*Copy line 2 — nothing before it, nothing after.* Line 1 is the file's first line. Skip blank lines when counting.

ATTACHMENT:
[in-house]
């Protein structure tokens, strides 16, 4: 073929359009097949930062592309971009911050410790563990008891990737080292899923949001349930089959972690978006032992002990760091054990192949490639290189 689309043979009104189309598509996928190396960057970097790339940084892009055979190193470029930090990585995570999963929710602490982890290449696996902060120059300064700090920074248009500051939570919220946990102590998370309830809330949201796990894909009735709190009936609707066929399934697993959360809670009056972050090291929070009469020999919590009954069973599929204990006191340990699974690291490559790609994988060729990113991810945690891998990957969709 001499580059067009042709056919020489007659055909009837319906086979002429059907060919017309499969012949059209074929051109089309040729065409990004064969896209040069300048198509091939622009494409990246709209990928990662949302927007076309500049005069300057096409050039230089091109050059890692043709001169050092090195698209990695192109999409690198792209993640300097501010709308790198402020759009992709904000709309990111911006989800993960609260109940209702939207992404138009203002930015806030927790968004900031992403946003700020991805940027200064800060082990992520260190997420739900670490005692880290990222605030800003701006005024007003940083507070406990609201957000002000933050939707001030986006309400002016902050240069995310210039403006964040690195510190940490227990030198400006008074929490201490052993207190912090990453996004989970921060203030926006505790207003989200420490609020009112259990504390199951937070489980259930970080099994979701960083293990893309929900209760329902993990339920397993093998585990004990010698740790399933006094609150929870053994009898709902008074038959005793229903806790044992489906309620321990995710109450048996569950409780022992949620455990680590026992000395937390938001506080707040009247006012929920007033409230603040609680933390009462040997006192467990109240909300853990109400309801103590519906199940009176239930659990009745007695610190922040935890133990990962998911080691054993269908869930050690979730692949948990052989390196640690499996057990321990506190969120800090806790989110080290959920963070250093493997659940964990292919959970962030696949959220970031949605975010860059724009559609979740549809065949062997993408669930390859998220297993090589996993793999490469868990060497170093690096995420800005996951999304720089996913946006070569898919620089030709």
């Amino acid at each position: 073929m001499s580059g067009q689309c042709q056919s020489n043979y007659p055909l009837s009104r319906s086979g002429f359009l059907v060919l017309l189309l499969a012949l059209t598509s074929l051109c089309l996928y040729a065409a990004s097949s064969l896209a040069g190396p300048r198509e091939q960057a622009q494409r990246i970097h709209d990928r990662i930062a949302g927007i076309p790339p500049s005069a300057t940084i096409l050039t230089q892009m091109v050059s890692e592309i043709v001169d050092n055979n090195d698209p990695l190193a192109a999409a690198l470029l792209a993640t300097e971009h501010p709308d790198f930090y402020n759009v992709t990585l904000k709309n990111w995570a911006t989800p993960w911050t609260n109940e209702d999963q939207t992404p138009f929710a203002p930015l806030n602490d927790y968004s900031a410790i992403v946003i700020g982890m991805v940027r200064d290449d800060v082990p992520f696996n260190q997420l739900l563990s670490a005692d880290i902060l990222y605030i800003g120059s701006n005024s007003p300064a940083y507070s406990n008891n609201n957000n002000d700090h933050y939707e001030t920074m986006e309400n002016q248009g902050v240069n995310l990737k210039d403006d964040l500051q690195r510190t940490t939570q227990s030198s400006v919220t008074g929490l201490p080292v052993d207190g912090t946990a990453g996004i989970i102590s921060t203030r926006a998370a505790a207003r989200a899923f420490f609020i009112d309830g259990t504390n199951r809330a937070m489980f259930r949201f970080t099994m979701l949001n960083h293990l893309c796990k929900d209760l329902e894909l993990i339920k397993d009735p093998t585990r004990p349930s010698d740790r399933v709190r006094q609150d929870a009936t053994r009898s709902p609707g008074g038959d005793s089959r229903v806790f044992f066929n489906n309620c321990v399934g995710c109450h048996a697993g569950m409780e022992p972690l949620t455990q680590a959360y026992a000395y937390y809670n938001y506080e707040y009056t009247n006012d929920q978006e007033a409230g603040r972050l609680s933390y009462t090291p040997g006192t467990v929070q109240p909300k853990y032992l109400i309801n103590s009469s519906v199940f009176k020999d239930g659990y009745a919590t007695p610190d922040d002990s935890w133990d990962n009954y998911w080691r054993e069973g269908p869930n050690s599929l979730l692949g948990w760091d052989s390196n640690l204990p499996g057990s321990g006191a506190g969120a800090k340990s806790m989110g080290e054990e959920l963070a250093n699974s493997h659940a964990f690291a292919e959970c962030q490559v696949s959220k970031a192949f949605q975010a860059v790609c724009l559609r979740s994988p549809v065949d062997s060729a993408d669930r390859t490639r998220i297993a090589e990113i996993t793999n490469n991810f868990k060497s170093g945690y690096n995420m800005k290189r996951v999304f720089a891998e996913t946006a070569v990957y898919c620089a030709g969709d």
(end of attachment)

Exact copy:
């Protein structure tokens, strides 16, 4: 073929359009097949930062592309971009911050410790563990008891990737080292899923949001349930089959972690978006032992002990760091054990192949490639290189 689309043979009104189309598509996928190396960057970097790339940084892009055979190193470029930090990585995570999963929710602490982890290449696996902060120059300064700090920074248009500051939570919220946990102590998370309830809330949201796990894909009735709190009936609707066929399934697993959360809670009056972050090291929070009469020999919590009954069973599929204990006191340990699974690291490559790609994988060729990113991810945690891998990957969709 001499580059067009042709056919020489007659055909009837319906086979002429059907060919017309499969012949059209074929051109089309040729065409990004064969896209040069300048198509091939622009494409990246709209990928990662949302927007076309500049005069300057096409050039230089091109050059890692043709001169050092090195698209990695192109999409690198792209993640300097501010709308790198402020759009992709904000709309990111911006989800993960609260109940209702939207992404138009203002930015806030927790968004900031992403946003700020991805940027200064800060082990992520260190997420739900670490005692880290990222605030800003701006005024007003940083507070406990609201957000002000933050939707001030986006309400002016902050240069995310210039403006964040690195510190940490227990030198400006008074929490201490052993207190912090990453996004989970921060203030926006505790207003989200420490609020009112259990504390199951937070489980259930970080099994979701960083293990893309929900209760329902993990339920397993093998585990004990010698740790399933006094609150929870053994009898709902008074038959005793229903806790044992489906309620321990995710109450048996569950409780022992949620455990680590026992000395937390938001506080707040009247006012929920007033409230603040609680933390009462040997006192467990109240909300853990109400309801103590519906199940009176239930659990009745007695610190922040935890133990990962998911080691054993269908869930050690979730692949948990052989390196640690499996057990321990506190969120800090806790989110080290959920963070250093493997659940964990292919959970962030696949959220970031949605975010860059724009559609979740549809065949062997993408669930390859998220297993090589996993793999490469868990060497170093690096995420800005996951999304720089996913946006070569898919620089030709």